Page 42 - Campus Technology, June 2017
P. 42

C-Level View
It should be no surprise that with one significant change, like getting a seat at the table, further adjustments are needed. Being included at the table is great! We now are to the point where there is hardly a conversation that happens in which we in IT are not asked to be there. As a result, we’ve needed to think more about balance and capacity in some regards: Now that we’ve built up the excitement, how do we actually address it all? How do we give service to
we’ve learned that we need people who may fall comfortably into that stereotype, but now we also need them to develop soft skills and the people skills that go along with that. I would say right now we are at the point, critically, where it can’t be one way or the other for our IT staff. We have to have a strong mix: people who have the technical chops and really can see things from different points of view and communicate solutions to different constituencies.
IT department can partner with them and make all these wonderful things happen, we can then actually reach them by having a really solid team of IT people who can be out and talking with the user community to see where solutions can make a difference.
CT: How has your institution benefitted by forming external partnerships?
Albin-Hill: Forming external partnerships presents a great way to both manage costs that are continuing to rise and increase our capacity to offer new services. A good, recent example is a consortium we’ve formed with four other schools in our region to obtain security-as-a-service.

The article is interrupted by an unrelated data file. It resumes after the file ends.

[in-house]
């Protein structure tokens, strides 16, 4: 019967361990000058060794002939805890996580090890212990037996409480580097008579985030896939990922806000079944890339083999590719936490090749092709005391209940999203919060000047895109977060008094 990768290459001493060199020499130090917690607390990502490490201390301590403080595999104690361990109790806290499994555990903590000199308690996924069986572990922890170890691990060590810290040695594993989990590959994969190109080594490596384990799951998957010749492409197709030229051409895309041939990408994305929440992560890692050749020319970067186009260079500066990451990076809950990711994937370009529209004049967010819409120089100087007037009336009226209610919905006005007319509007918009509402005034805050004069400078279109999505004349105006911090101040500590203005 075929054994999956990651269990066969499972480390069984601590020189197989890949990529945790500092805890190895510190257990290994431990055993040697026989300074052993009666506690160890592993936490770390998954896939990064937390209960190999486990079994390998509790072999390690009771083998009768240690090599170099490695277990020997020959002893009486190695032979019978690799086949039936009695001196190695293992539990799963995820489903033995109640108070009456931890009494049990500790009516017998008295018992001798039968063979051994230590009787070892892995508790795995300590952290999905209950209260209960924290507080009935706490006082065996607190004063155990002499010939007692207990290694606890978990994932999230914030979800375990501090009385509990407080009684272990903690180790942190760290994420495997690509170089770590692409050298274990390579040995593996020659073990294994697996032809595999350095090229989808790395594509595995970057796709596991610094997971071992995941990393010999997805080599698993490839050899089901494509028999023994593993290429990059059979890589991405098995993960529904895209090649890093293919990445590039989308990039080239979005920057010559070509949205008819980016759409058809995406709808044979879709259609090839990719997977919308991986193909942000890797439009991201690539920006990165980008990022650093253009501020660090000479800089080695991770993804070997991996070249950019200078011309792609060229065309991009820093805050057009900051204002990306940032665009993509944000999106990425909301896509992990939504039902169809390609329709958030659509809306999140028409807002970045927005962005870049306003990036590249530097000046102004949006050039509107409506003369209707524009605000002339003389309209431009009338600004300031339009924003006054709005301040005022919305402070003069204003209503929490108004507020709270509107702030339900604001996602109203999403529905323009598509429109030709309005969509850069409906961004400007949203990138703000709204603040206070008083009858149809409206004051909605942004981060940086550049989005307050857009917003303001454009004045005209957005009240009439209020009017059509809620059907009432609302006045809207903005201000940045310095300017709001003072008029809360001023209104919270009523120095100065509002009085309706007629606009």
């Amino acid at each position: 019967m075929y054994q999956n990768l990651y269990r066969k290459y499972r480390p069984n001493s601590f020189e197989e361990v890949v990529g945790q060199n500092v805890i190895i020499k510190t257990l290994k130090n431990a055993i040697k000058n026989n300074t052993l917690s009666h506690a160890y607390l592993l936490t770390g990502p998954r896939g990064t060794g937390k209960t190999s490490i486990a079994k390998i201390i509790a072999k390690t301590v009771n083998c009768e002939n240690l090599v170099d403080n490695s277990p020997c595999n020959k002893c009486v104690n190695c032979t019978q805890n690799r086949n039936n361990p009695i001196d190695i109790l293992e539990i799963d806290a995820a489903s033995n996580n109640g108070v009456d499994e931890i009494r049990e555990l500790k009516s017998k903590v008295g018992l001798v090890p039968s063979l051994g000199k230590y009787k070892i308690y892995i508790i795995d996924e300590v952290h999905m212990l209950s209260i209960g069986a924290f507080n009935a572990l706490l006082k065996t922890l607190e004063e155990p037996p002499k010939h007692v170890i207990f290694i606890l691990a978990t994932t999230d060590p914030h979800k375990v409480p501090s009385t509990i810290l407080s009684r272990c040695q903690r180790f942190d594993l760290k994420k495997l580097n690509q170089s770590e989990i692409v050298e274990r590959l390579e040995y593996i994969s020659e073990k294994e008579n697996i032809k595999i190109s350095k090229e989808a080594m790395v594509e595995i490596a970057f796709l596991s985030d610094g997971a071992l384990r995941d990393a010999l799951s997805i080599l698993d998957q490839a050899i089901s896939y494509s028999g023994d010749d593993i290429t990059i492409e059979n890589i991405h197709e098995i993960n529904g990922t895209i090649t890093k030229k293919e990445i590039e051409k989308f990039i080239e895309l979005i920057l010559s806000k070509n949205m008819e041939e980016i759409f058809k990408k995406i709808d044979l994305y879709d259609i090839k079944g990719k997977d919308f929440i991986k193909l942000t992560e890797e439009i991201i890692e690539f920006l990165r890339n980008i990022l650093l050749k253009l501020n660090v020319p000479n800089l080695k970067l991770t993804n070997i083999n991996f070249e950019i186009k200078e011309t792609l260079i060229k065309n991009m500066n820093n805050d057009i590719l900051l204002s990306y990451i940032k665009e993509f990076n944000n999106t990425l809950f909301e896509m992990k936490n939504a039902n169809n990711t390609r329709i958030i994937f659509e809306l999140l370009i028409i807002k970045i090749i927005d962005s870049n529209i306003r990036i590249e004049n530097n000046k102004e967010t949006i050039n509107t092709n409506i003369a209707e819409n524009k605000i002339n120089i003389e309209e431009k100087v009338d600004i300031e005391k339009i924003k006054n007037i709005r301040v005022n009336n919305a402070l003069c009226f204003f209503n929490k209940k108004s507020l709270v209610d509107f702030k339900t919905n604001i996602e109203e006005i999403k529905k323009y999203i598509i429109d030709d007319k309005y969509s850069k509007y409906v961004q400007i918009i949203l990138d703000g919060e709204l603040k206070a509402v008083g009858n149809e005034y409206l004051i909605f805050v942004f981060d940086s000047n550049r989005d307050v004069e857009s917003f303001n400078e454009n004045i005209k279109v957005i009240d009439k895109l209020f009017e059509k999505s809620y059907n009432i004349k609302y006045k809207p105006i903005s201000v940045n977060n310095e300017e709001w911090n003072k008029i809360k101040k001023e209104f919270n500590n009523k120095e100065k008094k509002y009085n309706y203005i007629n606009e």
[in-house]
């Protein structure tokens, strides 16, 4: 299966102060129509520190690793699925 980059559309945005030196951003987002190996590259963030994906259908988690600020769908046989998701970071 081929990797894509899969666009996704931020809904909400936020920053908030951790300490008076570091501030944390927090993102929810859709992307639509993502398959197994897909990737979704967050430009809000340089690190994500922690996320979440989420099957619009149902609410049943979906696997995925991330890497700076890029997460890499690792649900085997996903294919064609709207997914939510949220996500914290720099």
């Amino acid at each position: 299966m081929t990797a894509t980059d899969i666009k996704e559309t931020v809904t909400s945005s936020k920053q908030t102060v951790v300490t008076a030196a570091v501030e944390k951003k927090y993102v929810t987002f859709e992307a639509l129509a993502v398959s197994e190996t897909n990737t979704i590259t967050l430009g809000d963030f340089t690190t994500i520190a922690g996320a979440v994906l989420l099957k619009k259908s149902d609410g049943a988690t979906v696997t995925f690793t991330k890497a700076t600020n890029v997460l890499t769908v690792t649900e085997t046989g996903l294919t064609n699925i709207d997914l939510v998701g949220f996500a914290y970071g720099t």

We worked together to make a plan, forming our consortium called the West Suburban Information Technology Group. Elmhurst College [IL], Judson University [IL], North Central College [IL], Wheaton College [IL] and of course Dominican University pursued a contract with an outside vendor to provide a shared managed security service. To paraphrase our objectives: “The concept behind this endeavor is to enable the member schools to leverage economies of scale and scope as we work within constrained budgets to improve our respective information security environments. Each of our schools is unable to retain full-time staff to address
“How do you get to a place where people at all levels finally see technology as just an enabler and recognize the IT department as a true partner?”
each of these needs as they all arise? We are really having to try to prioritize things in new ways, because we are so often called on by every area of the university.
This is the environment in which we quickly grew to understand that all this is not just about the CIO. It has become very critical to have a team of professionals in IT who are business-savvy and can learn about what people are trying to do, so we can talk technology in terms that matter to people. I think we’ve been seeing that anyway, universally, as a profession.
Think back about the old jokes referring to the computer science majors and their pocket protectors. As a profession
And that communication can’t be purely technical jargon. It has to be in a language that our constituents understand — you’ve got to be able to walk in their shoes. So, it starts with the CIO, but it’s not just the CIO who can do all that’s required and make great progress by herself. I’ve seen, more than ever, this need for a strong team. Perhaps especially at smaller institutions, where we already have staffing challenges ... where we haven’t put that much intentional mentoring and development into the IT leaders within our structure.
So, once we create that spark for our constituencies, and we get everyone interested in wanting to see how the

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